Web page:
As the world becomes increasingly interested and involved in multimedia through the proliferation of the Internet and the expansion of access to smart phones with built in video recorders, there is no explanation for publishers who allow themselves to be left behind.
From YouTube’s straightforward video stock to JoVE’s professional video production demonstrations, we are now at a point where video is not a luxury but a requirement. As video becomes more a part of everyday life, scientists are becoming more comfortable and excited about using it as their publishing preference.
Has Visualization Produced Results?
Dr. Nikolaos Giagtzoglou, postdoctoral researcher in neuroscience at Baylor College of Medicine, needed to learn three techniques for working with Drosophila (fruit flies) for a new application of his research. Unfortunately Dr. Giagtzoglou found it challenging to learn these techniques from traditional text-based literature, and trying to find and then learn from a researcher fluent in the technique proved difficult. “Even when you meet someone who specializes in a technique, it can be hard to coordinate busy schedules to travel and learn the method,” explained Dr. Giagtzoglou.5
He discovered an article in JoVE by Dr. Greg Macleod, an expert in motor neuron backfilling in Drosophila, one of the techniques Giagtzoglou was attempting to learn. Giagtzoglou immediately saw the benefit of video publishing. “It’s like night and day. JoVE’s visual demonstration, from the beginning to the end, is helpful to researchers,” he said. “Watching a JoVE video-article is so much more helpful than reading just materials or methods, which can have grammatical mistakes, bad syntax, or may be hard to interpret.”6
Using JoVE, Dr. Giagtzoglou and his colleagues were able to backfill Drosophila motor neurons with calcium indicators in just days, instead of the weeks he spent reading other journals. The lab also reduced the number of generations of flies required to get experimental results, saving thousands of dollars in researcher time and the cost of fly upkeep.
While Dr. Giagtzoglou found it difficult to coordinate schedules with a researcher who knew the techniques he needed, other researchers have found that even if they can coordinate schedules, the cost savings of learning by video adds up tremendously. Dr. Theresa Casey, assistant professor in the department of animal sciences at Purdue University and member of the Dr. Karen Plaut Lab, explains that JoVE has saved the Plaut Lab thousands of dollars, particularly in travel costs. “I had a collaborator in Buffalo who knew the [Suprachiasmatic Nuclei] surgery, and I’ve seen it done before. By using the JoVE video, we saved money in travel costs to go to Buffalo repeatedly to learn the technique.”7
Dr. Casey goes on to say that video articles have helped her both as a refresher for techniques and as a foundation for building her own research. “I’ve been doing research for 20 years, and having JoVE makes things so much easier. You can educate yourself on research other scientists are doing around you and get familiarized on a technique before you try it. I like to watch techniques and refresh myself on experiments I haven’t conducted in 18 years but need now.”8
Using a video-based protocol is useful both for learning new techniques, as Dr. Casey did, and to validate the techniques used to produce novel results, as Dr. Jonathan T. Butcher at Cornell University has done. Dr. Butcher explained that after publishing his group’s results in a high-impact journal, they received numerous inquiries from other labs questioning the validity of their findings because, he said, “these other labs were not able to reproduce our results using the written instructions in the methods section of our novel research paper.”9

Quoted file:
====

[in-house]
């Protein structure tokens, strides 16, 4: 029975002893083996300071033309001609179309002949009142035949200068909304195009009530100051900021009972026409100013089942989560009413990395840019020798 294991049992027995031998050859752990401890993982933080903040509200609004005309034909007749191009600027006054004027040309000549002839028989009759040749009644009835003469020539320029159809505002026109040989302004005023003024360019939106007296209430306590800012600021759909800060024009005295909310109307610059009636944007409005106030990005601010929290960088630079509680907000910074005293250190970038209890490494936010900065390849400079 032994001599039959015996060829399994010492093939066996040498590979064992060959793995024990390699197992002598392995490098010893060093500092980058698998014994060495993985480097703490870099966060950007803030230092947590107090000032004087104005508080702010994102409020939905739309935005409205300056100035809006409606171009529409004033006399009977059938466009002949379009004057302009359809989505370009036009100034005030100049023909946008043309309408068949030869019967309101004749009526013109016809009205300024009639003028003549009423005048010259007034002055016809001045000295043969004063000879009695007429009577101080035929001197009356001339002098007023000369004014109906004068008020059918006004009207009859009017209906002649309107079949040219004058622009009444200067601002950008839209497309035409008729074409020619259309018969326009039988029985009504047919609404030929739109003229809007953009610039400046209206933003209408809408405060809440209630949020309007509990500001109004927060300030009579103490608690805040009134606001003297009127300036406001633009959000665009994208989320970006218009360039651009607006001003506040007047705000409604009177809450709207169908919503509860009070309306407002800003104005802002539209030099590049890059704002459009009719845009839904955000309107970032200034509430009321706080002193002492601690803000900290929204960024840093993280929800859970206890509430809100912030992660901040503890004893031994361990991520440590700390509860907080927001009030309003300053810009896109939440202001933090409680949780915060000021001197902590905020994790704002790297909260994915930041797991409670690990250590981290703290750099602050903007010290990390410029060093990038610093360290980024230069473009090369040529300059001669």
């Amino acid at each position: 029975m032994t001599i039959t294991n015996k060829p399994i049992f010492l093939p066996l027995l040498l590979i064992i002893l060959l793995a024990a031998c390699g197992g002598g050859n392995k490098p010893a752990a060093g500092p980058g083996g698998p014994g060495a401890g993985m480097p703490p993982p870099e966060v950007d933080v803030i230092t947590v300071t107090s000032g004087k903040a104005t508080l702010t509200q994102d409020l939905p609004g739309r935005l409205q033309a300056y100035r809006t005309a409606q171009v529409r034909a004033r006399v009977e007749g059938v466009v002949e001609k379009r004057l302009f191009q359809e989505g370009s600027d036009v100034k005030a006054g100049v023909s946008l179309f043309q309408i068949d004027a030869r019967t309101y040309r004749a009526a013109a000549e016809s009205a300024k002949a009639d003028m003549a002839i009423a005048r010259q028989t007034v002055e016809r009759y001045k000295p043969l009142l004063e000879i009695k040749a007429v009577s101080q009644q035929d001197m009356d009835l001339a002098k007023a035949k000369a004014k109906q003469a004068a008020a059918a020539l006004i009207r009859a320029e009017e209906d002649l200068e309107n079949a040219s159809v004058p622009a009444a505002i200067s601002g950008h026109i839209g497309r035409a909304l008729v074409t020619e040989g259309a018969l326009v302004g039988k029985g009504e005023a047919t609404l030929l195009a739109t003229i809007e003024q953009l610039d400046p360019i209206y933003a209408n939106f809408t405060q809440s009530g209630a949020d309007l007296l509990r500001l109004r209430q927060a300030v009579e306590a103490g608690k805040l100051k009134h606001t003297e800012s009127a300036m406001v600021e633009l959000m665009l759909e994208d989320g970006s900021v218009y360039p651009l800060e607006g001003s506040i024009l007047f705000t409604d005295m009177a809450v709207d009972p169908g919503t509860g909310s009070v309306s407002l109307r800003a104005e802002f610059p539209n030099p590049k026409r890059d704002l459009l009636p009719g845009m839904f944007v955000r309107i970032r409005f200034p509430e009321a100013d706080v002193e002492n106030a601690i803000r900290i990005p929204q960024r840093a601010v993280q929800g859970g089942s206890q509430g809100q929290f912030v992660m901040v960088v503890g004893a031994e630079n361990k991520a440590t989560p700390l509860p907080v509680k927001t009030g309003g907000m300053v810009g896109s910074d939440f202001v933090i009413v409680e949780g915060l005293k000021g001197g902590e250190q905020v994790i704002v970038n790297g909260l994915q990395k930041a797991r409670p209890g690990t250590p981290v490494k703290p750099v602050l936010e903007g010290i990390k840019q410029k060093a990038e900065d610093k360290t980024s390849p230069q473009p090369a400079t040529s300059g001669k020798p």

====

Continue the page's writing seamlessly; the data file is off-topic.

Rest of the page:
It is undoubtedly frustrating for researchers who spend months or years perfecting a technique to produce potentially groundbreaking results just to have those results challenged by other labs. However, after they published their methodology with JoVE, Dr. Butcher’s group no longer receives questions about the validity or reproducibility of their results. Dr. Butcher explains, “The video format conveys complicated methods significantly better than text alone and helped to validate our novel results.”10
With publication up and reproducibility in decline, there is a clear disconnect between peer-reviewed journals and the assistance they provide to researchers. Reproducibility is what makes science, science. Without the ability to replicate what others have done, science not only loses its credibility, but also its ability to serve as building blocks for future discoveries and breakthroughs.
As JoVE has demonstrated, with new technology available there is a way to assist researchers that was not possible 350 years ago at the inception of the printed science journal. Science is responsible for many advances and there is no reason that its partner in disseminating information, the scientific journal, should not also be progressive.
Video articles have been found to reduce the time it takes for a scientist to learn a technique, thereby increasing productivity, saving research dollars and resources, and giving researchers the base to apply and gain new grants.
Put simply, today’s scientific environment is challenging, and it is no longer reasonable to suggest that what worked 350 years ago will yield the same results today. Text-only publications are no longer progressively advancing science, and if they don’t reinvent themselves in the way JoVE has shown to be possible and productive, then the scientific community faces some very real and serious obstacles.
1. “Repeatability of published microarray gene expression analyses,” Nature Genetics 41, 149-155 (2009). Published online: 28 January 2008. DOI:10.1038/ng.295, http://www.nature.com/ng/journal/v41/n2/full/ng.295.html.
2. “Drug development: Raise standards for preclinical cancer research,” Nature 483, 531–533 (29 March 2012). Published online: 28 March 2012. DOI:10.1038/483531a, http://www.nature.com/nature/journal/v483/n7391/full/483531a.html.
3. “Believe it or not: How much can we rely on published data on potential drug target?” Nature Reviews Drug Discovery 10, 712 (September 2011). DOI:10.1038/nrd3439c1, http://www.nature.com/nrd/journal/v10/n9/full/nrd3439-c1.html.
4. “Medical Research Got More Money Over Last Decade,” New York Times (21 September 2005). Published online: http://www.nytimes.com/2005/09/21/national/21medical.html?_r=0.
5. Interview conducted in internal case study.
Leah was appointed Executive Director of the Charleston Conference in 2017, and has served in various roles with the Charleston Information Group, LLC, since 2004. Prior to working for the conference, she was Assistant Director of Graduate Admissions for the College of Charleston for four years. She lives in a small town near Columbia, SC, with her husband and two kids where they raise a menagerie of farm animals.